Followers of this blog and proud owners of ‘Going Native in Tenerife’ will be well aware of my affection for the little town of Tegueste which floats in the big sea of La Laguna in the humid northeast of the island. Bursting at the seams with charm and character, it’s truly Tenerife’s ‘hidden gem’ in my book and I don’t take a lot of persuading to pay a visit.

Having already witnessed the bizarre re-enactment of a sea-faring battle staged in the town square last year, this year’s Romería was the perfect opportunity to see the pretty galleons which the town is famed for back in action once more.

You acquire a good deal of ‘fiesta savvy’ when you attend these events and one of the things you learn is this; when you see other cars parking anywhere they can, no matter how far you are from the epicenter of proceedings, park the car.
We parked half way to Tejina and began the long walk into Tegueste in the hot sunshine accompanied by large and growing crowds of traditionally dressed party-goers, most of them under the age of forty. All along the route friends and families were eating and drinking from open car boots, picnicking on small grassy knolls and gathering outside guachinches (small, make-shift bars set up at fiestas in the north of Tenerife).

Idyllic setting for an all day party

Idyllic setting for an all day party

We arrived in the main street just in time to see the Romería set off. Preceeded by a herd of goats and sheep, the famous Tegueste galleons with their pretty white sails headed up the procession of ox-pulled carts as it began its journey through the narrow town streets to the main square. The carts are the most beautifully and ornately decorated of any I have seen on Tenerife and their occupants are the most gifted at firing food into the crowds to be scooped up in waiting up-turned hats, snatched from the air with the dexterity of a wicket keeper or fought over like a bride’s bouquet.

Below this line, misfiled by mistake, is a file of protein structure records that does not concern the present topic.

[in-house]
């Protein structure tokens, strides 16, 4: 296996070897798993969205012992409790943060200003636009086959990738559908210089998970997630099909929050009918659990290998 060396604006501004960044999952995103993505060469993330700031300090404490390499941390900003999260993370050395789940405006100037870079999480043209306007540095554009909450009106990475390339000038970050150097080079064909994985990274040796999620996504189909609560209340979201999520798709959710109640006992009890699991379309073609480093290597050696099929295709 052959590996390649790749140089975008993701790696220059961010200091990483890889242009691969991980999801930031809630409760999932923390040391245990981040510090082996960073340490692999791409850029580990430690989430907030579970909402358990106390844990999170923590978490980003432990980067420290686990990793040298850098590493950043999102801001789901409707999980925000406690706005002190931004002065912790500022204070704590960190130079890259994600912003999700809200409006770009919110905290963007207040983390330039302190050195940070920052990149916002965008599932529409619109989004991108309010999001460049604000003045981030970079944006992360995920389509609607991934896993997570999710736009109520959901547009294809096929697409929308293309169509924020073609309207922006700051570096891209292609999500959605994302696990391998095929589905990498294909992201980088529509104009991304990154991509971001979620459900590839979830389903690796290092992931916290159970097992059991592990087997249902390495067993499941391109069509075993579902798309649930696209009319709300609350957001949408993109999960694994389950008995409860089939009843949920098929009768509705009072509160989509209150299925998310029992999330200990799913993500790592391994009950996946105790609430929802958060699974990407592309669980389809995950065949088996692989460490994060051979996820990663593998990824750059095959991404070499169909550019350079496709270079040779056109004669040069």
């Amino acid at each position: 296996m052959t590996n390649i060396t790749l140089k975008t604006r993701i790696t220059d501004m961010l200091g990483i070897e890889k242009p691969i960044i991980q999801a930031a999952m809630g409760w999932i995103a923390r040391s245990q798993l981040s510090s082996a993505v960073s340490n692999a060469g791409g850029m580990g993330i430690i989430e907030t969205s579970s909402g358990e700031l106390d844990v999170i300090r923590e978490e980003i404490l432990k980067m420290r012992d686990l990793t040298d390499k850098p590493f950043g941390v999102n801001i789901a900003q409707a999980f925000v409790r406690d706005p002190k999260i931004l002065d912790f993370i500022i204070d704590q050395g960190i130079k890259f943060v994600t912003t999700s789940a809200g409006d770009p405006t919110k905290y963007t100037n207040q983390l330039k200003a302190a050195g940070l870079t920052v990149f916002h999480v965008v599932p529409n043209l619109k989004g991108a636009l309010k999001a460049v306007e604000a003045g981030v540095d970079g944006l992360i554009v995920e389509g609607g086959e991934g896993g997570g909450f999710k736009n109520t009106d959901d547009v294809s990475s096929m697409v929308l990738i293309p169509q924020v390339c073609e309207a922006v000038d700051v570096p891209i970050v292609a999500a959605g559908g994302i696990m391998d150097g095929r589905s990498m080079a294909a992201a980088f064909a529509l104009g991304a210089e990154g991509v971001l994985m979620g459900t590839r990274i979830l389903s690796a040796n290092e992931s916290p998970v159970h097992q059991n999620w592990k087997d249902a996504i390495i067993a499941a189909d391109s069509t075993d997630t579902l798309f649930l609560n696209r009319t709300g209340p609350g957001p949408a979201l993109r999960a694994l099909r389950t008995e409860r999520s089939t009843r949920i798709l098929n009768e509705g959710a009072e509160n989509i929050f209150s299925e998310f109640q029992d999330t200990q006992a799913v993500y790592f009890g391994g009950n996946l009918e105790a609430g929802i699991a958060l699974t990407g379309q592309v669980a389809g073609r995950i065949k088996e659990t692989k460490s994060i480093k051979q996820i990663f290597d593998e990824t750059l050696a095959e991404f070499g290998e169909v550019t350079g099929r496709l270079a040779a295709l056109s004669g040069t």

Are you the guy with the carrots?

"Are you the guy with the carrots?"

In between the carts, dozens of parrandas (local musicians) and dancing troupes swell the ranks of the moving spectacle and with nigh on 40,000 people in attendance, it’s soon pretty much impossible to move anywhere. I resign myself to my static situation and amuse myself by seeing how many potatoes and chunks of pork I can catch while I wait for the procession to pass.

When the crowds finally thin Jack emerges from his anonymity and we head to the square to join the carnival atmosphere around the beer stands and to sink a much needed cold Dorada.
Like every time I come to Tegueste, I find myself completely caught up in the atmosphere of well being, relaxation and sheer enjoyment of life. It may not be the biggest Romería on the island but for my money, it’s definitely the best.